"And the winner. Ash Ketchum, using his Pikachu!"

Ash's drained expression brightened into a huge smile. They had battled for over two hours, but his - no, their - work had paid off. He picked up his winning battler, whose cheeks sparked. It smiled brightly, although tired, and twitched its ears.

"Pika pi!"

"Pikachu! We did it!"

The crowd rose to their feet, cheering loudly. Members of the audience began to crowd out and flood Ash with congratulations. Joys. Giselle. AJ. Duplica. Snap. Jennies. Mikey and his brothers. Seymour. Melvin. Anthony and Rebecca. Lara Laramie. Ash's mother. Professor Oak. Even Team Rocket.

Ash stood in the middle of all his friends and gave Misty and Brock a bear hug, a group hug with Pikachu squashed in the middle. The champion Pokemon didn't mind. It didn't mind anything. They had won!

Ash's opponent silently recalled his Pokemon, a Jolteon. He saw his grandfather moving up to congratulate Ash. The happy, cheering crowd was paying no mind to him whatsoever.

Gary Oak left the stadium, defeated.

by Leto

A ten year old looked up at his parents hopefully.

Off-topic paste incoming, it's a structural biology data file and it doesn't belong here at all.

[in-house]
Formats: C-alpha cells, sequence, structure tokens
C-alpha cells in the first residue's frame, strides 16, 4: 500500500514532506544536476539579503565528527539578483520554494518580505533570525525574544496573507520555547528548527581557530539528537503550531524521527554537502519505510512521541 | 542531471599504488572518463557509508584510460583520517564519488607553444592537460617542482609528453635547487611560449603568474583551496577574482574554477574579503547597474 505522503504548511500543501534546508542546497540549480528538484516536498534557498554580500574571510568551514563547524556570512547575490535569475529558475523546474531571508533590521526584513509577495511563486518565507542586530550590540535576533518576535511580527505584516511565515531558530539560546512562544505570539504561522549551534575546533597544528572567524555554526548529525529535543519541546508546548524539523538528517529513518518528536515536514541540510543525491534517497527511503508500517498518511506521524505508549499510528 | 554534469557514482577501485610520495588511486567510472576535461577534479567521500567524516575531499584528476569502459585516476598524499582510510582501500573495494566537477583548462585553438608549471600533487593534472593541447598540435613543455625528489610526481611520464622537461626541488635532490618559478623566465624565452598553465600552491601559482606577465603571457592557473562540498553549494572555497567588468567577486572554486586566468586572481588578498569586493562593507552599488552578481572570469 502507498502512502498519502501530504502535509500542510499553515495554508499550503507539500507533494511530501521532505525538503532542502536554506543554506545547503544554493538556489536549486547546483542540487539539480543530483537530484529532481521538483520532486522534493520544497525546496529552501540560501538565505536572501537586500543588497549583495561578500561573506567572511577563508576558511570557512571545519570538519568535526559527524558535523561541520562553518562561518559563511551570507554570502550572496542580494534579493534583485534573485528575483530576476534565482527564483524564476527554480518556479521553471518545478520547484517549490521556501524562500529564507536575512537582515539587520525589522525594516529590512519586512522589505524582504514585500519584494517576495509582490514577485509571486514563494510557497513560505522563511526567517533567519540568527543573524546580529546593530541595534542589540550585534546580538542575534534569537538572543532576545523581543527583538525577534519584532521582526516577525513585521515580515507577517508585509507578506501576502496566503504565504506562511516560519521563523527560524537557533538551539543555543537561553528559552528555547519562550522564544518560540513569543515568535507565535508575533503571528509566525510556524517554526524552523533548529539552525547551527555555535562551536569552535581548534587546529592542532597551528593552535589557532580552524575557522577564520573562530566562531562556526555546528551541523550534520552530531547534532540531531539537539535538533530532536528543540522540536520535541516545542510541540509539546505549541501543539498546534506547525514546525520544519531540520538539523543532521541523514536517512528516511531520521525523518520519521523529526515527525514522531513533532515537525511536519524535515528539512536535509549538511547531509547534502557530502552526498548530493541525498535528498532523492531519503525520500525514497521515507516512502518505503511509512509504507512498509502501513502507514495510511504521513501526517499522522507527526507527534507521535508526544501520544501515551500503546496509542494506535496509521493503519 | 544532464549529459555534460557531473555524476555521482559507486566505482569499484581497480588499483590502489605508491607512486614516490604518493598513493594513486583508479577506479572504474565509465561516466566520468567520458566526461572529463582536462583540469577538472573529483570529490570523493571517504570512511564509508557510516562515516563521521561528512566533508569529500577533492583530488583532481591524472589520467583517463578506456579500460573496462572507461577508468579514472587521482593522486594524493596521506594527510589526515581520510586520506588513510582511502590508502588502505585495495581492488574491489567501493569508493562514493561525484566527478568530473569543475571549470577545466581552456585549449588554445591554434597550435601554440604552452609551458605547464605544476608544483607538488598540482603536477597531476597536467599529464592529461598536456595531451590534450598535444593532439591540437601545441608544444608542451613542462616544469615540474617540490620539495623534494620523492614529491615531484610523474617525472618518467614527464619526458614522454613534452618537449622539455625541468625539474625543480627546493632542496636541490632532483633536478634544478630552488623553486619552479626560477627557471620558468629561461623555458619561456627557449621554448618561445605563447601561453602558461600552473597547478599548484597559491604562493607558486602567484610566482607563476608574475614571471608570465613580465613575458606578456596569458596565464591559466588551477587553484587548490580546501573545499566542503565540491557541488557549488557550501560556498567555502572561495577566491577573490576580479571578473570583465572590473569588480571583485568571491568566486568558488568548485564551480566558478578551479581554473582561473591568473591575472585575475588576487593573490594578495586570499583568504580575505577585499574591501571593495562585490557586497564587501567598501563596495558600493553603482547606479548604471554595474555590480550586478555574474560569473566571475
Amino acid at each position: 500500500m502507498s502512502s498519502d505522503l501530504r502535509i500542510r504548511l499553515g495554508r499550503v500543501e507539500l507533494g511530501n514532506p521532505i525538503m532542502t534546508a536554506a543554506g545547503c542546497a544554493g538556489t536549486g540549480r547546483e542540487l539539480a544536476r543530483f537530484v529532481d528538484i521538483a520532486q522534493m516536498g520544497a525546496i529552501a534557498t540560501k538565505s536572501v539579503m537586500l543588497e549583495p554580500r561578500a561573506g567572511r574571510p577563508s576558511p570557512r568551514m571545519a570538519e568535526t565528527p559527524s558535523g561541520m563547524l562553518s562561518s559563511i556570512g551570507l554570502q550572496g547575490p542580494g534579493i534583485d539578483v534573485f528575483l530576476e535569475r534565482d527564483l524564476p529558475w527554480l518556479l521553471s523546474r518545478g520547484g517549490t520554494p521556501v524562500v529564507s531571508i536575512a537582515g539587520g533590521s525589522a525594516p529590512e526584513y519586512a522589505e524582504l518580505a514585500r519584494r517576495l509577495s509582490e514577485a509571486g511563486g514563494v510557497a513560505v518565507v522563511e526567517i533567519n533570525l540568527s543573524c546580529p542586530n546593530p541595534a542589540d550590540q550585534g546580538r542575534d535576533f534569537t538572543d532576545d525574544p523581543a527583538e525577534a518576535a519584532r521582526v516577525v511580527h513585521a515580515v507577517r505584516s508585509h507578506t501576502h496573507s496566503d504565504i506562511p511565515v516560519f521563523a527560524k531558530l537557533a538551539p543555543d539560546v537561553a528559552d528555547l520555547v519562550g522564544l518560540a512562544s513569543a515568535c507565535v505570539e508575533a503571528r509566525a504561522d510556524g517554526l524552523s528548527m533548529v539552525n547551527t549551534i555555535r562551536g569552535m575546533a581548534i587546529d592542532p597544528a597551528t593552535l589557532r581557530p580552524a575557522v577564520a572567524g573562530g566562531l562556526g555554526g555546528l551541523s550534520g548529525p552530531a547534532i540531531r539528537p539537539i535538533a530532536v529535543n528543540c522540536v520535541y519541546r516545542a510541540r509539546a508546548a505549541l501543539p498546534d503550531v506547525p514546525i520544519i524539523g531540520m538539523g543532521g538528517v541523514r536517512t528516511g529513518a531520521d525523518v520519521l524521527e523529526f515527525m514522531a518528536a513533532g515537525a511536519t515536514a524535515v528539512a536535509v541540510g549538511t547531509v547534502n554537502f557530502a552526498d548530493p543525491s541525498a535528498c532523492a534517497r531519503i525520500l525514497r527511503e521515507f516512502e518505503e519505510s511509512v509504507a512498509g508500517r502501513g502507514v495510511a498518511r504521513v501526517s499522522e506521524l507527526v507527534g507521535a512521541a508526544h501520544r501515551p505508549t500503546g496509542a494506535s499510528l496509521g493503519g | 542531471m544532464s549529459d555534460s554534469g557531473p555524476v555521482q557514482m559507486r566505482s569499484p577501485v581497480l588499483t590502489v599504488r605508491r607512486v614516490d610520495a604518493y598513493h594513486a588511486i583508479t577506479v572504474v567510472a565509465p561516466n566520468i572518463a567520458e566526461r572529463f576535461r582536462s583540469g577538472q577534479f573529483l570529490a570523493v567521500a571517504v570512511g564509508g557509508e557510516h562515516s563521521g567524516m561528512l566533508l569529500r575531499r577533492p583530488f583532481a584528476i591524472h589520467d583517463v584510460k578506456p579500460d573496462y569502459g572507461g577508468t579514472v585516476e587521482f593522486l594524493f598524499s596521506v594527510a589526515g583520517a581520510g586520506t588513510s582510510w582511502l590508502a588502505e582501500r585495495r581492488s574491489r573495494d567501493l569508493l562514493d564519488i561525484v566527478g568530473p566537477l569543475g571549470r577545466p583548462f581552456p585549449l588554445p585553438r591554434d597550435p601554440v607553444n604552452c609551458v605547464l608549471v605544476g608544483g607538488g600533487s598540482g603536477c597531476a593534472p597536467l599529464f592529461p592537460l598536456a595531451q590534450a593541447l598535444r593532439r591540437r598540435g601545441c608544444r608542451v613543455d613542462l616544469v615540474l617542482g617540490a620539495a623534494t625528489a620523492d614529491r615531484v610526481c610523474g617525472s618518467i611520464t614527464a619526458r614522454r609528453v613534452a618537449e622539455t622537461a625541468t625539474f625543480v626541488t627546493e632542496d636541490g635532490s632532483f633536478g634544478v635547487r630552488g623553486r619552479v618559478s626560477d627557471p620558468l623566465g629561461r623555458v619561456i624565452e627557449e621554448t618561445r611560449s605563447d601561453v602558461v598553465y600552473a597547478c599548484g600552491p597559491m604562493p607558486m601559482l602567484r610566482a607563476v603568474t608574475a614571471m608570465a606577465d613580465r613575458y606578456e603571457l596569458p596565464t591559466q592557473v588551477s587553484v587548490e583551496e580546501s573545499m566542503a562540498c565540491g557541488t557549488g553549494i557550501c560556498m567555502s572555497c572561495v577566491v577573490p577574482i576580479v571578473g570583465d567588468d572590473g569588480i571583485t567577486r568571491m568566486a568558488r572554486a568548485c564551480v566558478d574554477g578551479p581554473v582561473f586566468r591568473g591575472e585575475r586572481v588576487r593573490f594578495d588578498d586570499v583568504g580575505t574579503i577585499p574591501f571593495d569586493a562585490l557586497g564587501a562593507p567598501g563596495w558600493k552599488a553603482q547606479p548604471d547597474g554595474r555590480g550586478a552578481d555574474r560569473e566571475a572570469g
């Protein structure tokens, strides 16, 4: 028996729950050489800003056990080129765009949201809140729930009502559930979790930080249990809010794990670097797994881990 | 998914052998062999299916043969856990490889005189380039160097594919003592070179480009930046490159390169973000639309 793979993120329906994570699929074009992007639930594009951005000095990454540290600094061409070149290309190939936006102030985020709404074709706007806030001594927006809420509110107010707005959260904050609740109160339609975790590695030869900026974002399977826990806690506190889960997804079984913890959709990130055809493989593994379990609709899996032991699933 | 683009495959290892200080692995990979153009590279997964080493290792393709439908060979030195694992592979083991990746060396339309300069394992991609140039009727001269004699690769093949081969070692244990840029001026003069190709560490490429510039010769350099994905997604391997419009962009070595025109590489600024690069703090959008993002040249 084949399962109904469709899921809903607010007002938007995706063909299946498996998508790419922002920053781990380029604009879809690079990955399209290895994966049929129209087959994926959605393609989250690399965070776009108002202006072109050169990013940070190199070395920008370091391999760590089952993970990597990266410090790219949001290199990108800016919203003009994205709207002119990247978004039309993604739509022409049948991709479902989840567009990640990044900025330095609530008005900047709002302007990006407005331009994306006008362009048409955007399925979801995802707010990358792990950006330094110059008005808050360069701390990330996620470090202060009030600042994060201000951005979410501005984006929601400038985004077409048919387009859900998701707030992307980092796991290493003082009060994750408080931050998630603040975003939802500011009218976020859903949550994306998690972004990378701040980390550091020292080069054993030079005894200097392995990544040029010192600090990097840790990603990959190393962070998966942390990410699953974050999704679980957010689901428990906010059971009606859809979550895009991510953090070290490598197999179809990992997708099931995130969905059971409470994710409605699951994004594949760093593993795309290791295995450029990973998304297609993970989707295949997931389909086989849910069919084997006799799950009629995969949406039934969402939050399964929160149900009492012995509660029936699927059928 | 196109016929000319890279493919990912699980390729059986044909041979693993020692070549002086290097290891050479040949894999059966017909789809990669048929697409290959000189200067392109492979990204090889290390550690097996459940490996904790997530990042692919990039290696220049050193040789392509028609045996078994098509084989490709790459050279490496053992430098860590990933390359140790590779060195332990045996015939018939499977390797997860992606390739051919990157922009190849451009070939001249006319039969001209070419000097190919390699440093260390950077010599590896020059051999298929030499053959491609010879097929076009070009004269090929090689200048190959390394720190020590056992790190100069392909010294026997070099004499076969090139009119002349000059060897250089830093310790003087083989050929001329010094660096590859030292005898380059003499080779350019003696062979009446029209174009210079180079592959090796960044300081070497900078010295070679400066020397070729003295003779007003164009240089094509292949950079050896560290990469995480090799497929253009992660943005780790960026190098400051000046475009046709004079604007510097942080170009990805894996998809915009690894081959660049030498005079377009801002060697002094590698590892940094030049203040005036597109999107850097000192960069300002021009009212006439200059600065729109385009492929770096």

"Can I get a Pokemon?"

His parents gave each other a 'not-this-again' look before turning back to their child impatiently.

"Gary, focus on your studies."

"You've been to see your grandfather again, haven't you!"

"Don't humour the old man. He said he wanted nothing to do with us."

"That's not what he told me! He said YOU were the ones who stopped assosokating with him!"

"It's associating. Don't argue with your parents. Go back and study vocabulary a little harder."

"Why can't you be more like your sister, Gary?"

Gary sighed and walked back into his room. He sat on his bed and stared at the wall for a long time. Other kids' rooms were full of Pokemon posters and merchandise, but he wasn't allowed to have any. In rejecting Professor Oak, they also rejected his profession.

He didn't go back to his studies. He was ten years old, how much studying does someone that old have? He knew his parents were bent on producing another prodigy like his older sister, and he knew just as well that he was sure to disappoint them.

"It's not that I'm stupid," muttered Gary, repeating the words his father told him, "it's just that I don't work hard enough."

"It's not that I'm stupid," mimicked Gary, repeating the words his mother told him, "it's just that I'm unmotivated and daydream too much."

"I am stupid," sighed Gary, repeating the words his sister told him, "I'm nowhere near as good as her."